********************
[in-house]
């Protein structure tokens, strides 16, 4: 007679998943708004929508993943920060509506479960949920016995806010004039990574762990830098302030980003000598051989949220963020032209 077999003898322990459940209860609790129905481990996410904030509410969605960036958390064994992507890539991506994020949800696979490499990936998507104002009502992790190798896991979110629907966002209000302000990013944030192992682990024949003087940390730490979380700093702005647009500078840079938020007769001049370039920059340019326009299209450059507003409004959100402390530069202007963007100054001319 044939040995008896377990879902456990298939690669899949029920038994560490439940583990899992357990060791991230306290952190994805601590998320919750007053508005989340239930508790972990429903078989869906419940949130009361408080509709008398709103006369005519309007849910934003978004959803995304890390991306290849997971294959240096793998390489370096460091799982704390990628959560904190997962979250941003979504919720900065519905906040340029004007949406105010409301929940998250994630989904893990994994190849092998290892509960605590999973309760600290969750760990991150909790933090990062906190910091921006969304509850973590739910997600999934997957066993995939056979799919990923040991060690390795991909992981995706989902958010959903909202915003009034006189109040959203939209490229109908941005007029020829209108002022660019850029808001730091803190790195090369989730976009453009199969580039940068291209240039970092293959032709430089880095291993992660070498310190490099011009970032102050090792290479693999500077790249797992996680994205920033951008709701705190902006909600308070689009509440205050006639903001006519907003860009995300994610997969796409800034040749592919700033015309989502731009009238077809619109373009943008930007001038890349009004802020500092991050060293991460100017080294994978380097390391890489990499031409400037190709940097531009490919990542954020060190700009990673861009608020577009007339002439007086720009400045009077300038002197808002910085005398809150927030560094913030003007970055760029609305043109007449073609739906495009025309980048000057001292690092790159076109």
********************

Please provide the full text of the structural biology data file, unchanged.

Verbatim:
[in-house]
């Protein structure tokens, strides 16, 4: 007679998943708004929508993943920060509506479960949920016995806010004039990574762990830098302030980003000598051989949220963020032209 077999003898322990459940209860609790129905481990996410904030509410969605960036958390064994992507890539991506994020949800696979490499990936998507104002009502992790190798896991979110629907966002209000302000990013944030192992682990024949003087940390730490979380700093702005647009500078840079938020007769001049370039920059340019326009299209450059507003409004959100402390530069202007963007100054001319 044939040995008896377990879902456990298939690669899949029920038994560490439940583990899992357990060791991230306290952190994805601590998320919750007053508005989340239930508790972990429903078989869906419940949130009361408080509709008398709103006369005519309007849910934003978004959803995304890390991306290849997971294959240096793998390489370096460091799982704390990628959560904190997962979250941003979504919720900065519905906040340029004007949406105010409301929940998250994630989904893990994994190849092998290892509960605590999973309760600290969750760990991150909790933090990062906190910091921006969304509850973590739910997600999934997957066993995939056979799919990923040991060690390795991909992981995706989902958010959903909202915003009034006189109040959203939209490229109908941005007029020829209108002022660019850029808001730091803190790195090369989730976009453009199969580039940068291209240039970092293959032709430089880095291993992660070498310190490099011009970032102050090792290479693999500077790249797992996680994205920033951008709701705190902006909600308070689009509440205050006639903001006519907003860009995300994610997969796409800034040749592919700033015309989502731009009238077809619109373009943008930007001038890349009004802020500092991050060293991460100017080294994978380097390391890489990499031409400037190709940097531009490919990542954020060190700009990673861009608020577009007339002439007086720009400045009077300038002197808002910085005398809150927030560094913030003007970055760029609305043109007449073609739906495009025309980048000057001292690092790159076109």